“I vowed to myself to be a better role model for my son,” Rahm said. “He won’t remember any of this because he’s only 10 weeks old, but I do. Hopefully in the future, he can grow up to be someone who’s proud of his dad. I hope I can provide that example.”
Said Hayes: “For him to mature the way he’s matured, it’s been all on him, really. He’s looking himself in the mirror. Since the PGA, that’s been a big thing.”
Of course, Rahm needed that deeper perspective two weeks later, when he was in the midst of arguably his greatest career performance at The Memorial, only to have it cut short because of a positive COVID-19 result. As social media melted down, Rahm didn’t complain about the unfairness of the PGA Tour’s policy, or whine about his misfortune. He returned home to quarantine in Arizona, less upset at his erased six-shot lead than he was about not seeing his parents, visiting from Spain, meet his young son for the first time.
“He handled it with so much grace,” Kelley said. “He never let himself get too down about it. He handled it amazingly. I was very proud of him.”
Cleared to return to competition about a week before the U.S. Open, Rahm’s focus shifted to one of his favorite courses in the world, to the site of his first Tour win in 2017 and the spot where he proposed to Kelley a few years ago. At what could be the final U.S. Open at Torrey, Rahm opened with back-to-back sub-par scores, withstood a nervy Saturday 72 and entered the final round just three shots back – the same position from which he roared back to win in ’17.
Waking up Sunday morning, Kelley sensed something different in her husband. He was quiet, reflective, calm. “I told my dad, ‘This is either gonna be really good or really bad,’” she said.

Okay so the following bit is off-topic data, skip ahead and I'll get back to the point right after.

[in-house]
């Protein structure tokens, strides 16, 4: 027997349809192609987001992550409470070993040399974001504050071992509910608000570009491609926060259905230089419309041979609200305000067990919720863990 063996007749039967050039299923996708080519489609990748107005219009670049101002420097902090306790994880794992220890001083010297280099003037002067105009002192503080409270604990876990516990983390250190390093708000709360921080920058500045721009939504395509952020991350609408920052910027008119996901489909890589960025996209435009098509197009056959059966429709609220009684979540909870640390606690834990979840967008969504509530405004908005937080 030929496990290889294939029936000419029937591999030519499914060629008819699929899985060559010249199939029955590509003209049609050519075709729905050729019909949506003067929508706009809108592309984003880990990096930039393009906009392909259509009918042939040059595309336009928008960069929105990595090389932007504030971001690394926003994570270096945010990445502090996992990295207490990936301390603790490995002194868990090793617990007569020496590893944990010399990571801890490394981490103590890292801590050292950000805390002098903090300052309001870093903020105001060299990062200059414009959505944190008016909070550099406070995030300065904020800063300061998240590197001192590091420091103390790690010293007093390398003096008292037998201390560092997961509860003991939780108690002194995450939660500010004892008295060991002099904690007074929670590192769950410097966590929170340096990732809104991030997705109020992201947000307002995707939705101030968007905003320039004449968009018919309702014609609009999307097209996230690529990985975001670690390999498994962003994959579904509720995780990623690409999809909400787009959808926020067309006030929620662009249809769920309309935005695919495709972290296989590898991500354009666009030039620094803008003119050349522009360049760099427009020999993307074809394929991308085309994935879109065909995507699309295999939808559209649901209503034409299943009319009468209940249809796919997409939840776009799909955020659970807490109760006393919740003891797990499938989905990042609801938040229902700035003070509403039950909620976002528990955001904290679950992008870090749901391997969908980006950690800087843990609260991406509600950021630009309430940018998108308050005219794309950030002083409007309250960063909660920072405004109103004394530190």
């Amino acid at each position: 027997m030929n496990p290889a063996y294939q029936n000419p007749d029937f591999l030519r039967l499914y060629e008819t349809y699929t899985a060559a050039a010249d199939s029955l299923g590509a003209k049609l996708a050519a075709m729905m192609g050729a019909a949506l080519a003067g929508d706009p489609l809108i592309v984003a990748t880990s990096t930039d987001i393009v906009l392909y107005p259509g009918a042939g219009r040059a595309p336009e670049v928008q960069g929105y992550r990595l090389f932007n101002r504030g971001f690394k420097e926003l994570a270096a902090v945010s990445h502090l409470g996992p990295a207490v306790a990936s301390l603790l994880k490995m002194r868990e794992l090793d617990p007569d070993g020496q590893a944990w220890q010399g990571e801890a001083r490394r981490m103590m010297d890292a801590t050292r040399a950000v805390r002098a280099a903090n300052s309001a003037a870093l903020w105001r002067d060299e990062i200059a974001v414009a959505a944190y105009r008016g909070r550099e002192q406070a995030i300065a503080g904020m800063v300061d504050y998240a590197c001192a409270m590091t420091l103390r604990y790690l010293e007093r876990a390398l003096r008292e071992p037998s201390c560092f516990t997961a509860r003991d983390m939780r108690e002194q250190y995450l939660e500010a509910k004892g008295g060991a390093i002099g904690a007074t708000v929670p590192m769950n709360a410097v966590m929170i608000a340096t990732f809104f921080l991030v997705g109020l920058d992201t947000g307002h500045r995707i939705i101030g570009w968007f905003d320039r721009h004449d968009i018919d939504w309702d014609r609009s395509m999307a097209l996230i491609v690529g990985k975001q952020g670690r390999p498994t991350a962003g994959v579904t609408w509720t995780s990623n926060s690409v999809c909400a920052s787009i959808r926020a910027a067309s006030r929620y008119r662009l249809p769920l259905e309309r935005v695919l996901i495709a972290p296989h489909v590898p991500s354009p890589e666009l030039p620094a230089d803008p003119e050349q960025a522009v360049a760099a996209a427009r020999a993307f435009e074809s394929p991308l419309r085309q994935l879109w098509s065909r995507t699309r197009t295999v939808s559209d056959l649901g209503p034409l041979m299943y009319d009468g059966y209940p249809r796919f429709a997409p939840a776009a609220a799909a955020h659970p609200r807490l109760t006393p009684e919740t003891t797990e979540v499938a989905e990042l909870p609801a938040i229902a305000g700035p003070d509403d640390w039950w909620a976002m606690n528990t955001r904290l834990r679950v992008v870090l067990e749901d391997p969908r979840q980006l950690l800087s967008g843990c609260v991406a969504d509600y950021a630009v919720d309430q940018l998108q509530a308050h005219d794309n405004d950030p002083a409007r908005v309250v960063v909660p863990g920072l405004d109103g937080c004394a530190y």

It was the former: Rahm birdied each of the first two holes to cut his deficit to a single shot, then showed, at least to his peers, another sign of his evolution. In his only rough patch of the day, he got up-and-down from a thick lie to save par on 3, stomached his lone bogey after a poor drive on 4 and then used his deft touch to save another shot on 5. Through it all, he never grew frustrated. “When he stayed really calm and level-headed through a challenging stretch, that’s the result,” Phil Mickelson said. “You can see the difference. You can see where it was a couple years ago and where it is now. It’s inspiring and impressive.”
“I’ve accepted it,” Rahm said. “I’m not saying it’s going to be smooth sailing until the end, but I feel like that Sunday of the PGA changed things a little bit.”
On a day when there were 10 players within a shot of the lead at one point, it was the turbulent Rahm who remained the steadiest, reeling off 11 pars and a single bogey to put himself just one back of Louis Oosthuizen with two to play. That’s when Rahm’s monster talent and sense for the moment took over. That’s when he poured in a sweeping 25-footer for birdie on 17. And that’s when, after a smart greenside bunker shot to splash out 18 feet right of the flag, he drained the go-ahead birdie and unleashed a torrent of fist pumps, screaming, “LET’S GO!!!” as the crowd roared.
“From here on out, there’s gonna be a lot less about the tough stages, and that the U.S. Open will blow your head off,” said Alberto Sanchez, one of Rahm’s closest friends. “He’s gonna win a bunch of these.”
Having posted 6-under 278, Rahm waited about an hour for his victory to become official. Immediately afterward he and Hayes were whisked away on a cart while Kelley decamped to the clubhouse patio, cradling Kepa and watching the action unfold on TV. When Oosthuizen’s tee shot on 17 found the penalty area, leading to a bogey, Rahm’s father quietly clenched his fists, knowing the outcome was all but assured. At that point, Kelley left to join Rahm on the range, where the clubhouse leader hit a few wedges to keep warm. About 30 hearty fans lingered in the grandstand to watch the moment when so much promise and potential was realized, when the narrative was about to change forever.
“No freakin’ way!” Rahm said, leaning in to kiss his son on his first Father’s Day. “You have no idea what this means right now.”
The rest of the golf world does, of course.
It means that Rahm won the first of what could be several major titles. (“He can win the Grand Slam,” Tim Mickelson said.)
It means that Rahm climbed to No. 1 in the world for the first time.
And it means that, in the championship that pushes players to the breaking point, Rahm didn’t crack – or even come close.
Phil Mickelson waited on the range to congratulate Rahm and grew emotional when talking about the maturation of his protégé. “He’s got a great game and a lot of heart, and I think he’ll actually elevate even higher than what we saw today,” Mickelson said, turning to walk away.
“Fortunately, I’m 51 and not going to have to deal with it.”